How to Serve WebP Images instead of JPG or PNG with WordPress

Posted on November 20, 2019 by in WordPress | 14 comments

How to Serve WebP Images instead of JPG or PNG with WordPress

Google sits at the top of the internet food chain. The company influences (or dictates) a lot of what happens online. And their new image format, WebP, continues that trend. With page load speed being increasingly important (primarily because of Google Page Rank), devs and designers look at image compression as the easiest way to reduce load times. Google’s WebP images come in at ~30% smaller than typical JPG or PNG images and maintain equivalent quality. And best of all, you don’t have to worry about converting your images to WebP manually.

In this article we’ll show you how to use this new image format with WordPress, even though it’s not yet supported by default.

Let’s get to it.

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Using Optimole to Serve WebP on WordPress

WebP, as an image format, is not supported by default in WordPress. You can upload a .webp image, but much like an SVG file, you’ll find yourself getting error messages. And again, like using SVG files with WordPress, there’s an easy workaround via plugin to get your WP site zooming right along.

Using WebP Images with WordPress

Of the WebP services that we’ve tried, our favorite is Optimole. We’ve had the best luck with getting it to work with minimal tweaking, so we want to walk you through how to set it up and get your WordPress installation WebP compatible as painlessly as possible.

First, obviously, you’re going to want to download and install the plugin itself. It’s on the WP.org repo, and it’s totally free. As is the API-based service that powers it (up to a point). While it is possible to convert traditional images to WebP on the fly using PHP, not every webhost gives your server that permission. If you do have that permission, you can also look into the WebP Express plugin. You get a lot of control with it, but it’s one that requires more tweaking to get working smoothly.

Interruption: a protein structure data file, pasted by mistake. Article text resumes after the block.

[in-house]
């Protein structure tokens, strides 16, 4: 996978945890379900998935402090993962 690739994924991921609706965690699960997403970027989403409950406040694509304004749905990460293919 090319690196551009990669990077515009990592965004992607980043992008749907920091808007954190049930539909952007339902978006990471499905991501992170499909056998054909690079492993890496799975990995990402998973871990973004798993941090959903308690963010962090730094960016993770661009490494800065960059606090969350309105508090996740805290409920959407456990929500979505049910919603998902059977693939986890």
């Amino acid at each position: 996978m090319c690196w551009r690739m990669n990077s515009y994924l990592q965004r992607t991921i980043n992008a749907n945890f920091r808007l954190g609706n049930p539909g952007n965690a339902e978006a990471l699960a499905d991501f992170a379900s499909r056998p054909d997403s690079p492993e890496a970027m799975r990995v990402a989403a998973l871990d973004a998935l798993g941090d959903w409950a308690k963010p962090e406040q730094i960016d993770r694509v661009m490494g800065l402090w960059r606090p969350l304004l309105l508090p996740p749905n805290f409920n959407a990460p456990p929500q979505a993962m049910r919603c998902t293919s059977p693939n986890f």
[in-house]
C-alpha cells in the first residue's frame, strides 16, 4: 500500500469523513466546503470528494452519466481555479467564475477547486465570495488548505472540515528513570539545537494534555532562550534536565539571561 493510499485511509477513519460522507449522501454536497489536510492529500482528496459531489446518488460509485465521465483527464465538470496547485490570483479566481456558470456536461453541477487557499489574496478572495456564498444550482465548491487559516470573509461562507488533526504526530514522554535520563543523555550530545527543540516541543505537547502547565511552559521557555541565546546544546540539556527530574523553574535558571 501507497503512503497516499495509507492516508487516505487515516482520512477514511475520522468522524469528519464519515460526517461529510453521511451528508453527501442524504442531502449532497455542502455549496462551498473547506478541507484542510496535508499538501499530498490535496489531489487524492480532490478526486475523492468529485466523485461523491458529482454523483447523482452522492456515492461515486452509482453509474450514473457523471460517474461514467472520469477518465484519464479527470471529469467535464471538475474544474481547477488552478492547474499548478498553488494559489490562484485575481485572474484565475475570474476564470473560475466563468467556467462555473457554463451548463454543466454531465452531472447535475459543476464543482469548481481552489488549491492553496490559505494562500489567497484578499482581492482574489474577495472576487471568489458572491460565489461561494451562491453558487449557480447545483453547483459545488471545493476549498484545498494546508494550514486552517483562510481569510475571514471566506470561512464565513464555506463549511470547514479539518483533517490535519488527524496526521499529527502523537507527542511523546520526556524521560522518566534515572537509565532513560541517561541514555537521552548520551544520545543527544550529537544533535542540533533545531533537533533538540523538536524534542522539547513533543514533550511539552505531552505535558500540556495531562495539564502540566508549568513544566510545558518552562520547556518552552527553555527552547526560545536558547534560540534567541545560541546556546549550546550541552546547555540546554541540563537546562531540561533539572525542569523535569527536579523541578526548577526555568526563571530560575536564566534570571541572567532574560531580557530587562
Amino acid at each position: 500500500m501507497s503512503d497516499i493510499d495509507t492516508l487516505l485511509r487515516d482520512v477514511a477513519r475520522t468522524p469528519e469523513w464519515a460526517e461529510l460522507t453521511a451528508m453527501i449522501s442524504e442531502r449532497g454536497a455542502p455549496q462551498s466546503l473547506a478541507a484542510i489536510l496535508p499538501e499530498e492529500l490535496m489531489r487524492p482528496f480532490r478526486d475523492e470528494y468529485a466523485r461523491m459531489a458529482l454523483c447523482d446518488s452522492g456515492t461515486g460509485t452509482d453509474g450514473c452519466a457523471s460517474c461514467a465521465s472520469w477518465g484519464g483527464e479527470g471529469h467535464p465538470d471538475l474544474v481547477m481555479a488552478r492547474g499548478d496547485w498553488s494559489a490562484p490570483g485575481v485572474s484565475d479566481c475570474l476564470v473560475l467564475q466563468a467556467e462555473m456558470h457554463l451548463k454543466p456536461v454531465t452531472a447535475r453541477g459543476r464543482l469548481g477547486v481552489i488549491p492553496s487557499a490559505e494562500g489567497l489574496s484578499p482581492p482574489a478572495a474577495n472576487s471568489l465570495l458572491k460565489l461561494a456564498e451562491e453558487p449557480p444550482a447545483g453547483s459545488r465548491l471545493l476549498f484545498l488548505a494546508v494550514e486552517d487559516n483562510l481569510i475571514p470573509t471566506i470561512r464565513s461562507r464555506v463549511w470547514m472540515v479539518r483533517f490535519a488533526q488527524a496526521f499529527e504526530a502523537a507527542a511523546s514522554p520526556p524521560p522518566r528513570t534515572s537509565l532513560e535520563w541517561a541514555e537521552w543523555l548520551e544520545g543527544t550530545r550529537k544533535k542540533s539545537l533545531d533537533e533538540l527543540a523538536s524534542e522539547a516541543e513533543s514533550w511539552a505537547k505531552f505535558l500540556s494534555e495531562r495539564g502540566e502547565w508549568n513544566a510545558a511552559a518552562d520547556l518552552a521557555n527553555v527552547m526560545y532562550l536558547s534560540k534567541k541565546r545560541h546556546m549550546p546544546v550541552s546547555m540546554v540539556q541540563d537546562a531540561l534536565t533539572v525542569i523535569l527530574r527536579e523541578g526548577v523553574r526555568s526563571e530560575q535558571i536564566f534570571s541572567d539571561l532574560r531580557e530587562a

Once you have Optimole installed and activated on your WordPress website, you will find a new menu option at Media – Optimole.

Your Optimole API Key

Using WebP Images with WordPress

Before you can access any settings or configurations, you need to have an Optimole account. If you’ve already set up one up, you can click the I Already Have an API Key button. If not, Register & Email API Key. The basic account for an API key is free, and you get roughly 5,000 visits on that tier. If you need more than that, there are pricing tiers available.

Using WebP Images with WordPress

Optimole defines a visit as “anyone who visits your site once [. . .] Each user is only counted once. It doesn’t matter what they do on your site, how many images they download, or how many pages they visit; it’s just one user. If they leave your site and return on the same day, they are still just one user.

Once you run out of the measured visits, just the WebP images stop being served. Your images themselves do not. You will find the API key in your Optimole dashboard at the very top.

Using WebP Images with WordPress

Just paste it in back on your WordPress dashboard, and you’ll be ready to start serving WebP images with WordPress.

Using WebP Images with WordPress

Your Optimole WordPress Dashboards

In your WordPress dashboard, you get some basic information on your WebP optimization. This lets you troubleshoot and gauge how successful the speed-up actually is. That way you can go in and tweak various settings.

Using WebP Images with WordPress

First, you see the account attached to the API, and at the bottom of the screen, the plugin displays the most recently optimized images. You can see how much smaller the WebP images that were served are from the original ones you’ve uploaded to WordPress.

Then there’s the Possible Issues tab at the very top. No one likes to see the tab highlighted, but we also all need to see what conflicts might arise, too.

Using WebP Images with WordPress